The SEC fined an investment adviser and two exempt reporting advisers for violating the pay-to-play rule (206(4)-5) that prohibits accepting adviser compensation during the two-year period following a political contribution to an official that could influence the awarding of investment mandates. In all three cases, one or more public plans had significant investments in funds managed by the respondents before the disqualifying campaign contributions. The campaigns included those for governor, state attorney general, state treasurer, and Superintendent of Public Instruction.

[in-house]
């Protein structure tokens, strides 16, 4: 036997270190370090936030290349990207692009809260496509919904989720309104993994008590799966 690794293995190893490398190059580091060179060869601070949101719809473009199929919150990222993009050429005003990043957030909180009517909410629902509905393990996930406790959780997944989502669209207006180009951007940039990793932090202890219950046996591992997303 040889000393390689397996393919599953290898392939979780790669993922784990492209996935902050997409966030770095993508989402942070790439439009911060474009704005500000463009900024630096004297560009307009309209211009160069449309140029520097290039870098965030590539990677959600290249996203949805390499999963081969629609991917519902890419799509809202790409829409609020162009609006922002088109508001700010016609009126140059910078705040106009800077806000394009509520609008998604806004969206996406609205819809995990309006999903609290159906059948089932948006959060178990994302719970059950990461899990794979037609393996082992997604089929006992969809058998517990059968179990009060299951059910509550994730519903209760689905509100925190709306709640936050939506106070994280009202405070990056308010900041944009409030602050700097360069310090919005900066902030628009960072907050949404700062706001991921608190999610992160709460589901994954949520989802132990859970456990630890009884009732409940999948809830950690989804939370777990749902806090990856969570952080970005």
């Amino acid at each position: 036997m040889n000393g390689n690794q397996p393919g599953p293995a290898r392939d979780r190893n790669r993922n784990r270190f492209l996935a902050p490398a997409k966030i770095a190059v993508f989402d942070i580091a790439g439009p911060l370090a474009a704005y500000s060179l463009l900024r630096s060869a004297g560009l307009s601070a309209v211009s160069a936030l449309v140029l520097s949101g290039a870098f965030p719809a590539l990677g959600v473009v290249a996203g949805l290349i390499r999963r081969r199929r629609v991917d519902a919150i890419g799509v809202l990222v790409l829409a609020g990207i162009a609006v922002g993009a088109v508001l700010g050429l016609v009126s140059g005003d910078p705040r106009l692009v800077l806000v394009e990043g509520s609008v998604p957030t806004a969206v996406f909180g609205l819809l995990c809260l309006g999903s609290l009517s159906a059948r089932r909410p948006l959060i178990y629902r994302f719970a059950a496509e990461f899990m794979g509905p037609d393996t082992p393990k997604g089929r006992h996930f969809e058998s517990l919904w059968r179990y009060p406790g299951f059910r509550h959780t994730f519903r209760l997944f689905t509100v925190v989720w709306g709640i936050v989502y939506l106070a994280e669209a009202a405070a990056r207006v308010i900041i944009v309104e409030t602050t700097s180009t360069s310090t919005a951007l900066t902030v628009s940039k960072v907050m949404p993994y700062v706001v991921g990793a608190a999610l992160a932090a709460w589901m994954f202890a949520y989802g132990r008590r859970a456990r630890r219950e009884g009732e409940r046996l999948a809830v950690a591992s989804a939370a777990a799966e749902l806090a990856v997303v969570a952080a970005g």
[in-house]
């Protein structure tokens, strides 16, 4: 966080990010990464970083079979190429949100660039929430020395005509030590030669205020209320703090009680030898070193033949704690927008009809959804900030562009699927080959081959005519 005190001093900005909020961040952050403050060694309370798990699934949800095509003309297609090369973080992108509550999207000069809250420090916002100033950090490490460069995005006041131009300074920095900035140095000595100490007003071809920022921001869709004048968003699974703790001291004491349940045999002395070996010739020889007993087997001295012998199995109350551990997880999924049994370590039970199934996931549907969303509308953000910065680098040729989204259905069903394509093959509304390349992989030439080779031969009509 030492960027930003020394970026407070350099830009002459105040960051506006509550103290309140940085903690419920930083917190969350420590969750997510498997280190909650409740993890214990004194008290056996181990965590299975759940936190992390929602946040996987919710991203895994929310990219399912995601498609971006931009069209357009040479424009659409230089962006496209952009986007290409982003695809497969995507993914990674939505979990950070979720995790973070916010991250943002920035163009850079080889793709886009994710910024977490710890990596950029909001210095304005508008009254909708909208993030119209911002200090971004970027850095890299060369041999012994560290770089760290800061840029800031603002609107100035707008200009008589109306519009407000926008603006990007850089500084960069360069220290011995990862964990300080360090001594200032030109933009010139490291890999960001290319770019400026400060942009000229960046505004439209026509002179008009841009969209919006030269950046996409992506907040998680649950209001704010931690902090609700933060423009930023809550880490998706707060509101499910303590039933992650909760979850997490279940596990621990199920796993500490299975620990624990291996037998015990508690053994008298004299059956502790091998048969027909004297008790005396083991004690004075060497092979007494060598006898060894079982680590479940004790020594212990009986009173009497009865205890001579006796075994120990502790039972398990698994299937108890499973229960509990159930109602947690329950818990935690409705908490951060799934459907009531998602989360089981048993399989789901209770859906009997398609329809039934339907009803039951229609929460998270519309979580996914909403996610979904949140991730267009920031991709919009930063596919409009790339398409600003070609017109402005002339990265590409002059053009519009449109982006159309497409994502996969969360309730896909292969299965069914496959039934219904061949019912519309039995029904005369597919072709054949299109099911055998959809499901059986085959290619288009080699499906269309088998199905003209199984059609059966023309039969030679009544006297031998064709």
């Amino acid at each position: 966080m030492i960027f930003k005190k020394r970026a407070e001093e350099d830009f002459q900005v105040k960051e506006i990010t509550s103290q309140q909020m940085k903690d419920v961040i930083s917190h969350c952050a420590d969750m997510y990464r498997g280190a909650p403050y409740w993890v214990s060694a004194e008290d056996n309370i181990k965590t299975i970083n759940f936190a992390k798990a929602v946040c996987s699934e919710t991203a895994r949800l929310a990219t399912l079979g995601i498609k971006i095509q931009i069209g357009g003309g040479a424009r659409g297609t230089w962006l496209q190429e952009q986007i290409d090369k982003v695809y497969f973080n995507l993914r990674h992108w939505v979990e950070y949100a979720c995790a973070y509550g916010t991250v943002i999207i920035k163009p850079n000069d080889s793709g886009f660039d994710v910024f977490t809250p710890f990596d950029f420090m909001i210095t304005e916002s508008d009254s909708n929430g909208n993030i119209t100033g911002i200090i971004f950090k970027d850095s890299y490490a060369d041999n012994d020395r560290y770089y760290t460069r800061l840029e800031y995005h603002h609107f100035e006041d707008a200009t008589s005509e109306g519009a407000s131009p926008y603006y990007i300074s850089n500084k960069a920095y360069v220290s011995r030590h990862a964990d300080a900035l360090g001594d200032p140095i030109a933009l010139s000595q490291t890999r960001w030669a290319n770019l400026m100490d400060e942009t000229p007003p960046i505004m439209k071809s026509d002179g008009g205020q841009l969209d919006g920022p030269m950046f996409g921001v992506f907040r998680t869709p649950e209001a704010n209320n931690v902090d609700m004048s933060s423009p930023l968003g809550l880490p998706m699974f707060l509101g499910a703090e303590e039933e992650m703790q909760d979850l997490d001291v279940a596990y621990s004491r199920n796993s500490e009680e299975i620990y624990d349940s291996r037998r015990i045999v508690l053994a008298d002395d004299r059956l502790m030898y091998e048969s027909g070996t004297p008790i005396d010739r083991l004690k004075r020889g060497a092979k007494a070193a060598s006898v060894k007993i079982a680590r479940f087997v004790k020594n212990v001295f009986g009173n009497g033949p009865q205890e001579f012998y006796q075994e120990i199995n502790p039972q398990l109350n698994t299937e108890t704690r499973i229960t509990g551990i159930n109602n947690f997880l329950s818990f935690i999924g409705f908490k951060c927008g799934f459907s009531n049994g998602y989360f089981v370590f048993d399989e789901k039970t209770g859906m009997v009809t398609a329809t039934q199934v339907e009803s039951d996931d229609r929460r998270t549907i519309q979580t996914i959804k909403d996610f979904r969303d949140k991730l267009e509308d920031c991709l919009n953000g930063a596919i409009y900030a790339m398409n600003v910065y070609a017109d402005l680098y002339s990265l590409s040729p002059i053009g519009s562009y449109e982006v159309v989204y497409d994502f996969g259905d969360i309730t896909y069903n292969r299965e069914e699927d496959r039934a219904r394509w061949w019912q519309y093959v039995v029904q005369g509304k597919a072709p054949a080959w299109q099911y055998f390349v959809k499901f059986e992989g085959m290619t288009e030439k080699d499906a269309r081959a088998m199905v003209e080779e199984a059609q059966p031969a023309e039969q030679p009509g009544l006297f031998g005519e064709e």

OUR TAKE: The pay-to-play rule is a strict liability rule. It doesn’t matter if contributions were returned, investments preceded the contributions, the government entity invested in a fund, or there was no intent to influence a mandate. Also, exempt reporting advisers should note that they are also subject to the pay-to-play rule. The only real remedy once a firm discovers that a disqualifying contribution was made is to forego fees on the investment for two years. To avoid the compliance monitoring headaches, we recommend that firms prohibit their employees from making political contributions.